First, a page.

Are they likely to be NO for ever more?
Or is the dialogue sometime (often?) NO, NO, NO, NO…..YES?THE SALES WARLORD, post: 22802 wrote:Whether you CONVERT them on the cold call, they make the buying decision in the first 10 seconds.
Not sure if you were just trying to make a point or really believe in these stats? If it’s the latter, do you have evidence to back this up? I don’t have evidence either way but my gut and experience don’t allow me to agree with this point.
This is a great discussion. Thanks folks, especially Sales Warlord.January 5, 2010 at 3:29 am #1005860
The 10 second theory has been around as long as I have been selling.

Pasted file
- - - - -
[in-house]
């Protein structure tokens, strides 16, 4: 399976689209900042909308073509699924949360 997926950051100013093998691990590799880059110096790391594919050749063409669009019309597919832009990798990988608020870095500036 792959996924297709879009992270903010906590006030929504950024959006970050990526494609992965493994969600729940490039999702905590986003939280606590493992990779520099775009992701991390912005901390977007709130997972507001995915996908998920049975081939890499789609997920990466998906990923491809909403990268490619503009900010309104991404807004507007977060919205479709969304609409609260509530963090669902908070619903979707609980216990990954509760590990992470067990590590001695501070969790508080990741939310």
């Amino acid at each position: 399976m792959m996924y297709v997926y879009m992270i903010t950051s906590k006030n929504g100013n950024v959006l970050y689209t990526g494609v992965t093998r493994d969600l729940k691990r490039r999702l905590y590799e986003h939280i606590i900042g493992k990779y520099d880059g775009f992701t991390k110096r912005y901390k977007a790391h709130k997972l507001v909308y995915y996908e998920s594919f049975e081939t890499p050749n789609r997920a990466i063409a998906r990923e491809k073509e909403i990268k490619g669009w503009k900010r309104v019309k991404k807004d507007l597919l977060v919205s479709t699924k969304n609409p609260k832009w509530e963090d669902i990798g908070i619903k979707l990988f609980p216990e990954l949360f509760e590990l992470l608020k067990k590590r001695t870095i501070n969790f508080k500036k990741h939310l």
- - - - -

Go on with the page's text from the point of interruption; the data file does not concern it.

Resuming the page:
Not being a researcher I don’t have the skills or inclination to dig for the stats, but I am sure Leela could if she felt so moved.
My point is this:
Unskilled telemarketers are not salespeople.
Yes there are more of them than there are well trained professionals.
Yes they burn leads.
Yes statistics will OVERWHELMINGLY support that cold callers burn leads by trying to “pressure sell” on the first call.
Because MOST cold callers ARE unskilled poorly trained desperadoes.
I spent years AS one early in my career and I was AWFUL!
Pressure selling is for those who lack confidence, systems and a firm grasp on the value of what they offer, and these people always want to use old school technical sales and pressure techniques to bully or trick people.
That doesn’t work.
But it is how most sales is perceived because most salespeople are poorly trained and don’t last the distance to learn better.
Think about any profession if you put 100 in a room there will be varying degrees of competence.
Same goes for cold callers.